As they get older millions of people( mostly women, but men too) develop or at risk of osteoporosis, where the bones become fragile and may fracture if one falls. It is one consequence of not getting enough calcium and Vitamin D over the long term. Supplements of both vitamin d3 at (700-800 IU/ day) and calcium(500-1200 mg/ day) have been shown to reduce the risk of bone loss and fractures in the elderly people aged 62-85 years.(I’m in that category at 64 but I don’t feel elderly. LOL!!!) My doctor took me off my calcium supplements because of some study connected to the heart, but I take a 2000 IU vitamin D supplement. Consult with your health care provider too see what they recommend for you.


Some studies suggest that vitamin D may protect against colon cancer and perhaps even against prostrate and cancers of the breast. But higher levels in the blood have been linked to pancreatic cancer. At this time it’s too early to say whether low vitamin D status increases cancer risk and whether higher levels protect or even increase risk in some people.


Yes , when amounts in the blood are too high. Signs of toxicity include nausea, vomiting, poor appetite, constipation, weakness, and weight loss. And by raising levels of calcium, too much vitamin D can cause confusion, disorientation, and problems with heart rhythm. Excess vitamin D can also damage the kidneys.

The upper limit for vitamin D is 1000-1500 IU/day for infants, 2,500 -3,000 IU/ day for children 1-8 years, and 4,000 IU/ day for children 9 yrs and older, adults, and pregnant and lactating teens and women. Vitamin D toxicity almost always occurs from overuse of supplements. Excessive sun exposure doesn’t cause vitamin D poisoning , because the body limits the amount of this vitamin it produces.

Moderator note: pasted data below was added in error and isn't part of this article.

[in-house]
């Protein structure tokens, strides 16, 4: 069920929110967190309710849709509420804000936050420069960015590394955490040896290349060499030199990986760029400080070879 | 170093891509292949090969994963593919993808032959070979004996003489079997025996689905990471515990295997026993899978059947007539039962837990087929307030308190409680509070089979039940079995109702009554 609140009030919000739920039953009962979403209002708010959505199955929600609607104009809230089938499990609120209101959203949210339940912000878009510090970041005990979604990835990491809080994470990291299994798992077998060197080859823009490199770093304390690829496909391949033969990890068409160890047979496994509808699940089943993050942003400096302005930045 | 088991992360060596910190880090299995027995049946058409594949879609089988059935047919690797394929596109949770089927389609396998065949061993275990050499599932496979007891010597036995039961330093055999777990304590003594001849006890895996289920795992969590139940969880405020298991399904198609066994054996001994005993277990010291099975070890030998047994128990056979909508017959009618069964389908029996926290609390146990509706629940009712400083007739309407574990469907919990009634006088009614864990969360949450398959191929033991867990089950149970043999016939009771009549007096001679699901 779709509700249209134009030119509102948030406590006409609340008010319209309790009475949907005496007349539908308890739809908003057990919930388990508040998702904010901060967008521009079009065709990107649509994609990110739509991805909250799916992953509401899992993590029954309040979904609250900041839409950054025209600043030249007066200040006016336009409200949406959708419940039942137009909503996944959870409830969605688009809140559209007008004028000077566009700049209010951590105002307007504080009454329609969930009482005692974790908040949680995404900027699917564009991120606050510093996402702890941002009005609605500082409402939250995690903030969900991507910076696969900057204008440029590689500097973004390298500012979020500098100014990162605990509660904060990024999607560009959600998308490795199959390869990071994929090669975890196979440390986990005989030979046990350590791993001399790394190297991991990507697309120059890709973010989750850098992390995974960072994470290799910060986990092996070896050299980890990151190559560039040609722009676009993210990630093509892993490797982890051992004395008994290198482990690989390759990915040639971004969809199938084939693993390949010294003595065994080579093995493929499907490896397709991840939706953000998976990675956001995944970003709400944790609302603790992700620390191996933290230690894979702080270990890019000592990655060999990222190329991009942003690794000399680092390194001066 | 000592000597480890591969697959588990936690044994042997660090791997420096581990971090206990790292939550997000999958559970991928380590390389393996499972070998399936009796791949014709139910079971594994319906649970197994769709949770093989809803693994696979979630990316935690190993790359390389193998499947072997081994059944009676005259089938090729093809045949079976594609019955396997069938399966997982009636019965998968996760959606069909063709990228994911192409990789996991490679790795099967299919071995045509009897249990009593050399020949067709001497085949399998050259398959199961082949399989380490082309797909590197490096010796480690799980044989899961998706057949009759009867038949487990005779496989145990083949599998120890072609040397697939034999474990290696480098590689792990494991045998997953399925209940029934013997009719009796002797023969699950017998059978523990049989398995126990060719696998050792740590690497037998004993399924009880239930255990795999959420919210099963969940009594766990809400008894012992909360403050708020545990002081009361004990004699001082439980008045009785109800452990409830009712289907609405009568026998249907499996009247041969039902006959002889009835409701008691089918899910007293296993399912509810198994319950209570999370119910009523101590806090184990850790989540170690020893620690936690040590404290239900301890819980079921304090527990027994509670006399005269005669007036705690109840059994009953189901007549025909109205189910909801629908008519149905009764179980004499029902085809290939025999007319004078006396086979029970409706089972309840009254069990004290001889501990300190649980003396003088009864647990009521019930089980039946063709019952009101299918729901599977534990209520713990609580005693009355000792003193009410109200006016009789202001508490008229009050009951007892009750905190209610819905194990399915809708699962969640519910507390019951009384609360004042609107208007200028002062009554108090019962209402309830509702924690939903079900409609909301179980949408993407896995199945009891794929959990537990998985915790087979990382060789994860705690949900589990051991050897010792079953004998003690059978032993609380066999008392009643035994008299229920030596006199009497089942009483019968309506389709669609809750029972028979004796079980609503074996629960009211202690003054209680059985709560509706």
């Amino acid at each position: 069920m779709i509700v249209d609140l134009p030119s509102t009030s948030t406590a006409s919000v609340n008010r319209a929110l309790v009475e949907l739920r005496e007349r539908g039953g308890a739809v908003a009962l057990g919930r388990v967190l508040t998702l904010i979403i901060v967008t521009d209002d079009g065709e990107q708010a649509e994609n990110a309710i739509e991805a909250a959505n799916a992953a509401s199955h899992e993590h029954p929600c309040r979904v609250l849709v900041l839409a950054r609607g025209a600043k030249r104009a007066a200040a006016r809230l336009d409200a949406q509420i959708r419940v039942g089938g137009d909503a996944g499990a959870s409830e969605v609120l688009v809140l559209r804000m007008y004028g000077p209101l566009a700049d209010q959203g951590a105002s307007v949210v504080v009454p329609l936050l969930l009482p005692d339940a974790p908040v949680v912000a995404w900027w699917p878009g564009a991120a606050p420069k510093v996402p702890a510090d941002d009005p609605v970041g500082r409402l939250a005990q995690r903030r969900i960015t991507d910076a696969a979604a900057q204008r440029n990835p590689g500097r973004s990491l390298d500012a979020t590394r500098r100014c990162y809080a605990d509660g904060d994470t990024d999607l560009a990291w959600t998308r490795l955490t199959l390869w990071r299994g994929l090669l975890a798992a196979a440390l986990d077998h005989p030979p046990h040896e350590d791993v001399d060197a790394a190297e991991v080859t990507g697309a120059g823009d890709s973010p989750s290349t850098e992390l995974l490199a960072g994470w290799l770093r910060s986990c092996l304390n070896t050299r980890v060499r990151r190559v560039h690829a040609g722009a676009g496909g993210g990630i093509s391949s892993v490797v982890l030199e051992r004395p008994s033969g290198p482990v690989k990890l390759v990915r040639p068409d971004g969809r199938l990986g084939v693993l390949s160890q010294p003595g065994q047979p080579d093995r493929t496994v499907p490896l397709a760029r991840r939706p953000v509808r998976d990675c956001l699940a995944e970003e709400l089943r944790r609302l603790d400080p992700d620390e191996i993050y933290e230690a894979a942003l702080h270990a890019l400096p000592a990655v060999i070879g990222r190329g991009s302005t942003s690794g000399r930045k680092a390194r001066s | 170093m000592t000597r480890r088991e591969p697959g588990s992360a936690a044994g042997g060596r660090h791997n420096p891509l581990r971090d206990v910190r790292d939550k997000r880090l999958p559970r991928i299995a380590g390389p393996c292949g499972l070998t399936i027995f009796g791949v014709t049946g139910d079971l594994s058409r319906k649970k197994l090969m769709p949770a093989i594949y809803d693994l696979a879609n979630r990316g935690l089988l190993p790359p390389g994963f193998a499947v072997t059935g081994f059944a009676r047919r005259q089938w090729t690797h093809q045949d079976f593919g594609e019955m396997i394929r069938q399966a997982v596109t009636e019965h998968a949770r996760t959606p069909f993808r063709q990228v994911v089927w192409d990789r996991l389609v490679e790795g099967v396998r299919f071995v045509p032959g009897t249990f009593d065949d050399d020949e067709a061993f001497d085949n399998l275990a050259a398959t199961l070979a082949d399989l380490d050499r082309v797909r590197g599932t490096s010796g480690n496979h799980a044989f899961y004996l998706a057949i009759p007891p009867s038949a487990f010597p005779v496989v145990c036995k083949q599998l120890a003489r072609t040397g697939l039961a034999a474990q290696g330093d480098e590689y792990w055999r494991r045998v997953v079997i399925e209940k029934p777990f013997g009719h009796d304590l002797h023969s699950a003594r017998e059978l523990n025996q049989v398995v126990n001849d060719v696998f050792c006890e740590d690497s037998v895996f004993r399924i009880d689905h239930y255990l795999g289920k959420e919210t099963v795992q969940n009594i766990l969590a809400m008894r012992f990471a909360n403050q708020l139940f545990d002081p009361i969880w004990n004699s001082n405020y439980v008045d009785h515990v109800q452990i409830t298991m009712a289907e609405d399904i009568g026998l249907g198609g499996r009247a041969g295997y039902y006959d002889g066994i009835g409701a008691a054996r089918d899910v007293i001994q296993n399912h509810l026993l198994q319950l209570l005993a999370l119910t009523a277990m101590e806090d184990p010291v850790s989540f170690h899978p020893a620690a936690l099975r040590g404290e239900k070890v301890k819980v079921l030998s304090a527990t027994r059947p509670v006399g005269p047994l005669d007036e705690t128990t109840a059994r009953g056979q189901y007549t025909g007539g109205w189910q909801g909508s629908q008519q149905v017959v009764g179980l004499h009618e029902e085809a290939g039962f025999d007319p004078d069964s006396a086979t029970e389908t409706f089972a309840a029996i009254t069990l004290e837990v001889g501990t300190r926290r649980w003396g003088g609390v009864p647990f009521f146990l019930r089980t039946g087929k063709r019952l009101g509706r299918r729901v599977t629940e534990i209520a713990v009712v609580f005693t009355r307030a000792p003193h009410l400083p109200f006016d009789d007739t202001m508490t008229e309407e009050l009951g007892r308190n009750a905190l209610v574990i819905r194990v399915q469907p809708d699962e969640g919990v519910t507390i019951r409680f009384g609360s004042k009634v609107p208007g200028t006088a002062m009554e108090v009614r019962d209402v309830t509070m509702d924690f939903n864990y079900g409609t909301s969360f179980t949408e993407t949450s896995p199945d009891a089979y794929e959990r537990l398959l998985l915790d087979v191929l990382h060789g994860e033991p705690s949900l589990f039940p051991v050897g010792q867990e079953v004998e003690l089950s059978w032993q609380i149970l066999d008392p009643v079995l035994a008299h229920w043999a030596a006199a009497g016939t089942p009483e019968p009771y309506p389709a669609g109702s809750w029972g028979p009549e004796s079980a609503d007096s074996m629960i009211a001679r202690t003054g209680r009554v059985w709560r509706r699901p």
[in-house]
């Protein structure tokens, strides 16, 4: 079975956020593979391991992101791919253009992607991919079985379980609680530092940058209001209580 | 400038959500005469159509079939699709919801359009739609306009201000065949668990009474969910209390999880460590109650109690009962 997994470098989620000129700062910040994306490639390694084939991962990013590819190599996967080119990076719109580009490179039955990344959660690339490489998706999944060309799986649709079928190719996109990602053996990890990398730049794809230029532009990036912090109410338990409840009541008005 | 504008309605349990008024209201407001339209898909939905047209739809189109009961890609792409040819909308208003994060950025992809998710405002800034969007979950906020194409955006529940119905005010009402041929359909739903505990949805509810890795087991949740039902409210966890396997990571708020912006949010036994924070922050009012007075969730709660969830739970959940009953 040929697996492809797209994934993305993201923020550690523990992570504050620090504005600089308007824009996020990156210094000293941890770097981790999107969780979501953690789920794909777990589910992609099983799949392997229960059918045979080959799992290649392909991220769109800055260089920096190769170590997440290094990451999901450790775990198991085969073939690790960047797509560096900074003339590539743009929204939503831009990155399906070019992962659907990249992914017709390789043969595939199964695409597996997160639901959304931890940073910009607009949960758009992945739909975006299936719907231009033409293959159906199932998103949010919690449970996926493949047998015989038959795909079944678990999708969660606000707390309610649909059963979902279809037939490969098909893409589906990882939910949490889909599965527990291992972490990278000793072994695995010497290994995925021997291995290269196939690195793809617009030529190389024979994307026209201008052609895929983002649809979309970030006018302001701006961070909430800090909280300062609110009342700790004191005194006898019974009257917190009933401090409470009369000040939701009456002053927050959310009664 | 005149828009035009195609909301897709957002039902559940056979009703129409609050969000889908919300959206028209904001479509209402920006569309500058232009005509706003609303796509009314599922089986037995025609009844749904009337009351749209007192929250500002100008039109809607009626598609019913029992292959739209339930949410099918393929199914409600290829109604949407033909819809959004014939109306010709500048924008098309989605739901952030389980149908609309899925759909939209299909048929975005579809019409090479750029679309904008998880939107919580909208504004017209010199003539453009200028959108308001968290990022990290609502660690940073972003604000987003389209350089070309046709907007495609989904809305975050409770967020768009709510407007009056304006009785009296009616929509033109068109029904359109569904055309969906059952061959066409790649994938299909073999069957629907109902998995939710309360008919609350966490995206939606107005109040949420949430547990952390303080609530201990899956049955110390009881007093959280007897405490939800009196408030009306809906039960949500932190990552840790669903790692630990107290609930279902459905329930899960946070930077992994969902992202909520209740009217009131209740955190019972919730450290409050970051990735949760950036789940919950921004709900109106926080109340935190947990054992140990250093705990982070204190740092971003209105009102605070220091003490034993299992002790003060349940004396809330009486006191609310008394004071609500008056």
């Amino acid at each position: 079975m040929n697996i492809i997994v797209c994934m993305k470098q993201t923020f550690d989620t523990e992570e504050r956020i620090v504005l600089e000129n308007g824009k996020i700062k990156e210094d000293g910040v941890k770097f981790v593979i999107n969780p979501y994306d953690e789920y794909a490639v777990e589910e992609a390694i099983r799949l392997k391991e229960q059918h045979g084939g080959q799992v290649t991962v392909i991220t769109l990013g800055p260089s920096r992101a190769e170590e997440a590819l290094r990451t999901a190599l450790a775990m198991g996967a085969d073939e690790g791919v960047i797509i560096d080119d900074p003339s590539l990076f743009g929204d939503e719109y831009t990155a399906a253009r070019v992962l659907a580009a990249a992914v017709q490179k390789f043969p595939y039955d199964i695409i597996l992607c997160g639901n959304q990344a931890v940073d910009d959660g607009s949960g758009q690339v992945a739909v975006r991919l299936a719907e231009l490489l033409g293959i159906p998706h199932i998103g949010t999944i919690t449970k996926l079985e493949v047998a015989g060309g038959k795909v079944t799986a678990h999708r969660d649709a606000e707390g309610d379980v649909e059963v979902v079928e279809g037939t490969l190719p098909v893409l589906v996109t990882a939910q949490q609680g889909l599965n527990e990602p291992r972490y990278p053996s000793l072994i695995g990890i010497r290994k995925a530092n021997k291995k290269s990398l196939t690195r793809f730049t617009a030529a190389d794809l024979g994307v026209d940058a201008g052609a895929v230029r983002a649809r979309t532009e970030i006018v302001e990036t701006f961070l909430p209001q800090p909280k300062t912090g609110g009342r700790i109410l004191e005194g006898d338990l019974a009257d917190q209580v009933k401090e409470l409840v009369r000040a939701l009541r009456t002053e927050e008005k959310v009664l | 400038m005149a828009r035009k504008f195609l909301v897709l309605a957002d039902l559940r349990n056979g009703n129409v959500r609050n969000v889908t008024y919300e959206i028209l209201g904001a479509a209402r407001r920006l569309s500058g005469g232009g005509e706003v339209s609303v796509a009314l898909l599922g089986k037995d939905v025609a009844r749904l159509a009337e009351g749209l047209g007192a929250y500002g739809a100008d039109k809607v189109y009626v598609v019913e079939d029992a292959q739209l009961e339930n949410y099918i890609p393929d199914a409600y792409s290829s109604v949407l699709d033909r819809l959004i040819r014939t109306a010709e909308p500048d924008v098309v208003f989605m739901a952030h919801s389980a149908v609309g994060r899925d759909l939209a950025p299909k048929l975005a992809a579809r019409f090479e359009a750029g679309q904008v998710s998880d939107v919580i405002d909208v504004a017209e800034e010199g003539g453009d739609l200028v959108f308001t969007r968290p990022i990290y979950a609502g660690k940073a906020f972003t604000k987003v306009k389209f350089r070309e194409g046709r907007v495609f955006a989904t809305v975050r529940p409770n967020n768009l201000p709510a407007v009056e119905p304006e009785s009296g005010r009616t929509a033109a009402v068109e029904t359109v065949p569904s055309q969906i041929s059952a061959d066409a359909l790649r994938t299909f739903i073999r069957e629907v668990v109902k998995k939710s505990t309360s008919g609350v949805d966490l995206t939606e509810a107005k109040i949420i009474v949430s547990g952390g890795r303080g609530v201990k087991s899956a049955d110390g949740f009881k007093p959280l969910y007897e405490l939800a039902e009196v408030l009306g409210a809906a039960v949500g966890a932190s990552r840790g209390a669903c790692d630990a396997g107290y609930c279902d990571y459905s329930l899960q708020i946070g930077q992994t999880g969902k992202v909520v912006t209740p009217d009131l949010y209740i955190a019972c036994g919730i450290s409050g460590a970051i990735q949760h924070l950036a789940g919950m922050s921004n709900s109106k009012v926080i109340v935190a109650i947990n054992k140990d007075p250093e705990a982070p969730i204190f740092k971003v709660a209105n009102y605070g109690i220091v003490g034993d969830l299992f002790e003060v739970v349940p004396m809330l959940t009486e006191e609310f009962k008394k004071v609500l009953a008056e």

Like most dietary supplements, vitamin D may interact with other medicines and supplements you may be taking. Here are several examples:

1) Prednisone and other corticosteroid medicines to reduce inflammation, impair how the body handles vitamin D, which leads to lower calcium absorption and loss of bone over time.

2) Both the weight loss drug orlistat( Brand names Xenicil and Alli) and the chloresterol lowering drug chlorestyramine( brand names Questran, LoCholest, and Prevalite) can reduce the absorption of vitamin D and other fat-soluble vitamins(A,E, and K).

3) Both phenobarbital and phenytoin( Brand name Dilantin), used to prevent and control epileptic seizures, increase the breakdown of vitamin D and reduce calcium absorption.

Check with your doctor, pharmacist , or other health care provider about any medicine or supplements you take. They can tell you about any interactions you should be aware of.


According to the federal government’s ” Dietary Guildeline For American’s”, we should get most of our nutrients from food. Foods contain vitamins, minerals, dietary fiber and other valuable substances that benefit health. Dietary supplements may be needed in some situations to to increase the intake of a certain vitamin or mineral.

For more information on Vitamin D , the link to the information I used also has other links to information you might find helpful. I hope you found this discussion on Vitamin D to be both useful,and enlightening. Knowledge is power as they like to say, so arm yourself with all the information you can when it comes to your health. So that ends Carol’s Corner for another day. Stay strong, stay motivated, and get up and move. Till tomorrow, God bless.